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Format of Original

11 p.

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Source Publication

Personality and Individual Differences

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This research provided a preliminary investigation of how variations in trait and state hope are associated with positive adaptation to stress in later adulthood. Trait hope and neuroticism were measured by questionnaires and state hope, stress, and negative emotions were assessed daily for 45 days. Results from multilevel random coefficient modeling analyses suggested that daily hope provides protective benefits by keeping negative emotions low, while also contributing to adaptive recovery from stress. The dynamic linkages between daily hope, stress, and emotion were further moderated by individual differences in trait hope. Compared with those low in trait hope, high-hope individuals showed diminished stress reactivity and more effective emotional recovery.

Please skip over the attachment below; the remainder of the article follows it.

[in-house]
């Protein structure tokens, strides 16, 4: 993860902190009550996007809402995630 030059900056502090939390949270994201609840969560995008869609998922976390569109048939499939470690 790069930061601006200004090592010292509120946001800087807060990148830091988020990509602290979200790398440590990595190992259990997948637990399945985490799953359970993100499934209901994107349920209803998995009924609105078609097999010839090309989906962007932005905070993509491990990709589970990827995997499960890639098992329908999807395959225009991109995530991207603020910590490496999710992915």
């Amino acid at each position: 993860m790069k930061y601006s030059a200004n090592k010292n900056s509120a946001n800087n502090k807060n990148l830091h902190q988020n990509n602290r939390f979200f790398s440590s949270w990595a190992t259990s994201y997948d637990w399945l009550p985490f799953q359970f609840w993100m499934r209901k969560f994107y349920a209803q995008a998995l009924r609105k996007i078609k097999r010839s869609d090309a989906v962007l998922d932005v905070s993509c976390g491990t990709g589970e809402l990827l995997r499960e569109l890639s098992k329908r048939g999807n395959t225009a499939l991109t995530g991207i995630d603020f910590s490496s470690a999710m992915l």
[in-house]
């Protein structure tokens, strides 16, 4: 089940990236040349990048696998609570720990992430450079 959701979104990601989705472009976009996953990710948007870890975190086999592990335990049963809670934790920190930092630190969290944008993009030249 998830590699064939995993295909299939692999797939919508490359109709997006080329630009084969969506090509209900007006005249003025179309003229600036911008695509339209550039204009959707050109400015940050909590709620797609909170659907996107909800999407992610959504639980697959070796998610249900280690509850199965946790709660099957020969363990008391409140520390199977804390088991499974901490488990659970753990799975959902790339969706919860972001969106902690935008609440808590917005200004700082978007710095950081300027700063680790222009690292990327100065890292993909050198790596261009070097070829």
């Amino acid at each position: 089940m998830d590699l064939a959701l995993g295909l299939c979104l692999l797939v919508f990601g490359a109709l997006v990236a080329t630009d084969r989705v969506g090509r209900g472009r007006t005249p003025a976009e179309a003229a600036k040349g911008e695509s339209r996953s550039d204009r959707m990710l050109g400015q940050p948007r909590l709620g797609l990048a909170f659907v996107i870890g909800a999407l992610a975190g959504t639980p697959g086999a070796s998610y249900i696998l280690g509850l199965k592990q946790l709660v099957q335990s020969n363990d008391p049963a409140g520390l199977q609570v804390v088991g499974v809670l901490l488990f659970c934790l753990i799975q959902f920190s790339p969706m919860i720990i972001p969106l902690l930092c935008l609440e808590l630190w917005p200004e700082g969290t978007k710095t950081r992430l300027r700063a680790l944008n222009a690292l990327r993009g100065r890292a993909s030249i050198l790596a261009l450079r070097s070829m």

Accepted version. Personality and Individual Differences, Vol. 41, No. 7 (November 2006): 1263-1273. DOI. © 2006 Elsevier. Used with permission.

NOTICE: this is the author’s version of a work that was accepted for publication in Personality and Individual Differences. Changes resulting from the publishing process, such as peer review, editing, corrections, structural formatting, and other quality control mechanisms may not be reflected in this document. Changes may have been made to this work since it was submitted for publication. A definitive version was subsequently published in Personality and Individual Differences, VOL 41, ISSUE 7, November 2006, DOI.

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